Friday, December 04, 2009

Come for tea

In her book, The Meaning is in the waiting: the spirit of Advent, Paula Gooder writes, "When I was a child there was a song sung quite regularly in church that began, 'Comfort ye, comfort ye my people,' drawn from Isaiah 40. In the way that children do, because those words didn't make immediate sense to me, I translated them into words that did, and I was convinced they meant, 'Come for tea, come for tea my people.' I had a mental image of God, sitting in a comfortable chair with a huge teapot, inviting everyone in for a cup of tea."

So, what would it be like sitting at tea with God? Who would be there? (Everyone. Both sinners and saints whom I miss.) What would we wear to tea? (God doesn't care.) What would I say? (Nothing. Just listen. Or maybe, remembering the multitude of blessings easily overlooked in a fit of melancholy, I could say thank you, just thank you.)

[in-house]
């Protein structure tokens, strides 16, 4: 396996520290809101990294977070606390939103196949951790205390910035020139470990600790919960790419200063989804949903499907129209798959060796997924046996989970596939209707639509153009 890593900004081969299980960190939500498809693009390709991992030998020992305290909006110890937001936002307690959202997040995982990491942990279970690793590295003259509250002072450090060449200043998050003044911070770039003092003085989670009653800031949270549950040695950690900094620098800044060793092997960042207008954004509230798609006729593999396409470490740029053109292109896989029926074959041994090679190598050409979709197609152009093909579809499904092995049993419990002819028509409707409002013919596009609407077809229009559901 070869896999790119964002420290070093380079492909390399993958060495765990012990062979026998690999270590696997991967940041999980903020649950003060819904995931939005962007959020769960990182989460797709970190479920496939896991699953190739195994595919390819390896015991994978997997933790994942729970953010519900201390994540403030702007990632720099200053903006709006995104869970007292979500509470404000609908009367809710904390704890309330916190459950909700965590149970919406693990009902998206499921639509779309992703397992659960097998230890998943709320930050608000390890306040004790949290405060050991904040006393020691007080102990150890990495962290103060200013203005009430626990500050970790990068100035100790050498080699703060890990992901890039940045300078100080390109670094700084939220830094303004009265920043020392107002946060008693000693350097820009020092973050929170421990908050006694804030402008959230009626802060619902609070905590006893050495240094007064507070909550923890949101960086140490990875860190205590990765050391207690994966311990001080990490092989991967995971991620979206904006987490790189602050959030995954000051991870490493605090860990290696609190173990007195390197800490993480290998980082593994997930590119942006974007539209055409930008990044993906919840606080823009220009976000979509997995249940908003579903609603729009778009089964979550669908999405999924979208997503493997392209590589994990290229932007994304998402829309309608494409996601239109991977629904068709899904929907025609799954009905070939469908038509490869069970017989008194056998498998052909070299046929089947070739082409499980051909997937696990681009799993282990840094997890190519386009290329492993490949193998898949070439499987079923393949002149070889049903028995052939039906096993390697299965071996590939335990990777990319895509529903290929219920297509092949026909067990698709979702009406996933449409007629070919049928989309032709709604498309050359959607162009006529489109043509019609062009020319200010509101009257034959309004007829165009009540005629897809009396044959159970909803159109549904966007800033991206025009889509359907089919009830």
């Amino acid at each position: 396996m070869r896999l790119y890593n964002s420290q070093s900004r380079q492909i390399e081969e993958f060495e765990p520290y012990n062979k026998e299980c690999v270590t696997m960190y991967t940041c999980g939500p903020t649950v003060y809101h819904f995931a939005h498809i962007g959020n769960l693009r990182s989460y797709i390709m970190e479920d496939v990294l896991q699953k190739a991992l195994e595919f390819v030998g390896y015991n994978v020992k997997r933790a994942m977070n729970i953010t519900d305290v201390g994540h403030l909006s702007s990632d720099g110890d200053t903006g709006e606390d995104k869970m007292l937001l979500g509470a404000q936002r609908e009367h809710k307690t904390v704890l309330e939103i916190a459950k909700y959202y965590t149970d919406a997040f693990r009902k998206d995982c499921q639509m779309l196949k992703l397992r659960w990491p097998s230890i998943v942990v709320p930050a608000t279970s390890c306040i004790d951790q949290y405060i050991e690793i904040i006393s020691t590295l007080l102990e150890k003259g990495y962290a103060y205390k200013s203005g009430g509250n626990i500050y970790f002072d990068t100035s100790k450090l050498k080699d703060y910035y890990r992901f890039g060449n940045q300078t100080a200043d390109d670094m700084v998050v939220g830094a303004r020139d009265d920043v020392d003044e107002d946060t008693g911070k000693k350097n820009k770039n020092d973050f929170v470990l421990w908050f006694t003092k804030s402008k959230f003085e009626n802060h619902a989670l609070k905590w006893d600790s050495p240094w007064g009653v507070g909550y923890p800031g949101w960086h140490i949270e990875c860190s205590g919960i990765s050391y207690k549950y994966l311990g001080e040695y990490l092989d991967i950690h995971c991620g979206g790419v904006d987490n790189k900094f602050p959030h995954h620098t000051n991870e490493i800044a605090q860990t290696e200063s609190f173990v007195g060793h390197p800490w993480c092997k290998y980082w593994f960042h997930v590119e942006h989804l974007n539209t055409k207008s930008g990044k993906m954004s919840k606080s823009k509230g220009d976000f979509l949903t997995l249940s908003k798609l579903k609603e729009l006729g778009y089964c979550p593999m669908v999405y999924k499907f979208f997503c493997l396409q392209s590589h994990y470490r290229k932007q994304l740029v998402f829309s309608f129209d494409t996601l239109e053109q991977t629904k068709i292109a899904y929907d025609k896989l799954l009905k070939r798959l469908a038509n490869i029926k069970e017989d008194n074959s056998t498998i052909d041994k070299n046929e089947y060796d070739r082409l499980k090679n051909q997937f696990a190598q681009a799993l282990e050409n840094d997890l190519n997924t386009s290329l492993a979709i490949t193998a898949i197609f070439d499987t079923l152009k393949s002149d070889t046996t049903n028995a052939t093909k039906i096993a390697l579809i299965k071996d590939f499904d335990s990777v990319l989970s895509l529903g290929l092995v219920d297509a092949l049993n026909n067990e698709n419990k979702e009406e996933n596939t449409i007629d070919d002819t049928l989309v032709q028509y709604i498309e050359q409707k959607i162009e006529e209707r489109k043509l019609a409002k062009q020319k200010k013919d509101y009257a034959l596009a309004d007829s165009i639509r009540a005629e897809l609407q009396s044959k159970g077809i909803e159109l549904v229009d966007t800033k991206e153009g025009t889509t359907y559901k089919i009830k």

Blogger Merely Human said...

What a wonderful image. Come for tea, my people. Think I'll make a cup of tea and sit down with my journal. Thanks for this, Raisin.

7:41 AM  
Blogger Castanea_d said...

"You can meet them in school, or in lanes, or at sea, in church, or in trains, or in shops, or at tea...."

I owe Tolkien for several of the ideas I have about various aspects of heaven. One of them is the Hall of Fire at Rivendell:

"'This is the Hall of Fire," said Gandalf. 'Here you will hear many songs and tales--if you can keep awake. But except on high days it usually stands empty and quiet, and people come here who wish for peace, and thought....'" (FOTR Bk. II, Ch. 1, "Many Meetings")

In the spirit of your post, I would add that there is always a pot of water for tea by the hearth.

It will be well to be like Old Bilbo and spend much time in such a place: "no more a stranger nor a guest, but like a child at home," as Dr. Watts says.

9:45 AM  

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